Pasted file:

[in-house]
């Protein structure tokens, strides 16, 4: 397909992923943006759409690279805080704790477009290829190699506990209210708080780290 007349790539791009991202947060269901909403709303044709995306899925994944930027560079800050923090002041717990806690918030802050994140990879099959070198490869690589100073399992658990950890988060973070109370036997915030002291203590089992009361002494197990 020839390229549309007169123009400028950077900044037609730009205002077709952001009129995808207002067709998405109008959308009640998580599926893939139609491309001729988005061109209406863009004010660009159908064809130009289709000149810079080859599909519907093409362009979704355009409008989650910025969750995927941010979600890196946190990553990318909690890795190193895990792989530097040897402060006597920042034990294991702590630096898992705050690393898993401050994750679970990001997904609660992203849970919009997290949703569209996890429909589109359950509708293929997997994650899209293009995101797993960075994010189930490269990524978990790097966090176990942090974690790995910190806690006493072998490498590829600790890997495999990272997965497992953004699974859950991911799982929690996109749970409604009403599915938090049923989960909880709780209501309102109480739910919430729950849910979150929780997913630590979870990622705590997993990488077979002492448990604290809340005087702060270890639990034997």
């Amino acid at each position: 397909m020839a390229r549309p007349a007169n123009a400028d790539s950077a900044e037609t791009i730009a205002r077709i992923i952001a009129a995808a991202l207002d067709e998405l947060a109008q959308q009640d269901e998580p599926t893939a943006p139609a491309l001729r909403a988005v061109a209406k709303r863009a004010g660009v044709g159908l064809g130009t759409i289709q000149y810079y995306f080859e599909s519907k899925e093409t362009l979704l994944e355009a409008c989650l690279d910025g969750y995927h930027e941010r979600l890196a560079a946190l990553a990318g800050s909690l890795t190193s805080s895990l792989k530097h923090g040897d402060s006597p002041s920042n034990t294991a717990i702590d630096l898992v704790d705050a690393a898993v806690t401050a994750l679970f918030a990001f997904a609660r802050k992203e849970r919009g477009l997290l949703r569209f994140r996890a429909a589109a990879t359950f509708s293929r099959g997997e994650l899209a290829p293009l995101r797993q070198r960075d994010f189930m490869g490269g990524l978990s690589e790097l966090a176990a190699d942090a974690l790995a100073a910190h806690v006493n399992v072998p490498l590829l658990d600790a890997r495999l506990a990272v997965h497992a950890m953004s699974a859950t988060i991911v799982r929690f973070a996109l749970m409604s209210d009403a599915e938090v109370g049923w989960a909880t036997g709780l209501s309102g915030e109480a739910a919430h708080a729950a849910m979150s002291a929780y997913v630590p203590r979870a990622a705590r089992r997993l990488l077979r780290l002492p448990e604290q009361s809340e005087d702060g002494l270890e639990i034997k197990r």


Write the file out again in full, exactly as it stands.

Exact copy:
[in-house]
């Protein structure tokens, strides 16, 4: 397909992923943006759409690279805080704790477009290829190699506990209210708080780290 007349790539791009991202947060269901909403709303044709995306899925994944930027560079800050923090002041717990806690918030802050994140990879099959070198490869690589100073399992658990950890988060973070109370036997915030002291203590089992009361002494197990 020839390229549309007169123009400028950077900044037609730009205002077709952001009129995808207002067709998405109008959308009640998580599926893939139609491309001729988005061109209406863009004010660009159908064809130009289709000149810079080859599909519907093409362009979704355009409008989650910025969750995927941010979600890196946190990553990318909690890795190193895990792989530097040897402060006597920042034990294991702590630096898992705050690393898993401050994750679970990001997904609660992203849970919009997290949703569209996890429909589109359950509708293929997997994650899209293009995101797993960075994010189930490269990524978990790097966090176990942090974690790995910190806690006493072998490498590829600790890997495999990272997965497992953004699974859950991911799982929690996109749970409604009403599915938090049923989960909880709780209501309102109480739910919430729950849910979150929780997913630590979870990622705590997993990488077979002492448990604290809340005087702060270890639990034997």
């Amino acid at each position: 397909m020839a390229r549309p007349a007169n123009a400028d790539s950077a900044e037609t791009i730009a205002r077709i992923i952001a009129a995808a991202l207002d067709e998405l947060a109008q959308q009640d269901e998580p599926t893939a943006p139609a491309l001729r909403a988005v061109a209406k709303r863009a004010g660009v044709g159908l064809g130009t759409i289709q000149y810079y995306f080859e599909s519907k899925e093409t362009l979704l994944e355009a409008c989650l690279d910025g969750y995927h930027e941010r979600l890196a560079a946190l990553a990318g800050s909690l890795t190193s805080s895990l792989k530097h923090g040897d402060s006597p002041s920042n034990t294991a717990i702590d630096l898992v704790d705050a690393a898993v806690t401050a994750l679970f918030a990001f997904a609660r802050k992203e849970r919009g477009l997290l949703r569209f994140r996890a429909a589109a990879t359950f509708s293929r099959g997997e994650l899209a290829p293009l995101r797993q070198r960075d994010f189930m490869g490269g990524l978990s690589e790097l966090a176990a190699d942090a974690l790995a100073a910190h806690v006493n399992v072998p490498l590829l658990d600790a890997r495999l506990a990272v997965h497992a950890m953004s699974a859950t988060i991911v799982r929690f973070a996109l749970m409604s209210d009403a599915e938090v109370g049923w989960a909880t036997g709780l209501s309102g915030e109480a739910a919430h708080a729950a849910m979150s002291a929780y997913v630590p203590r979870a990622a705590r089992r997993l990488l077979r780290l002492p448990e604290q009361s809340e005087d702060g002494l270890e639990i034997k197990r």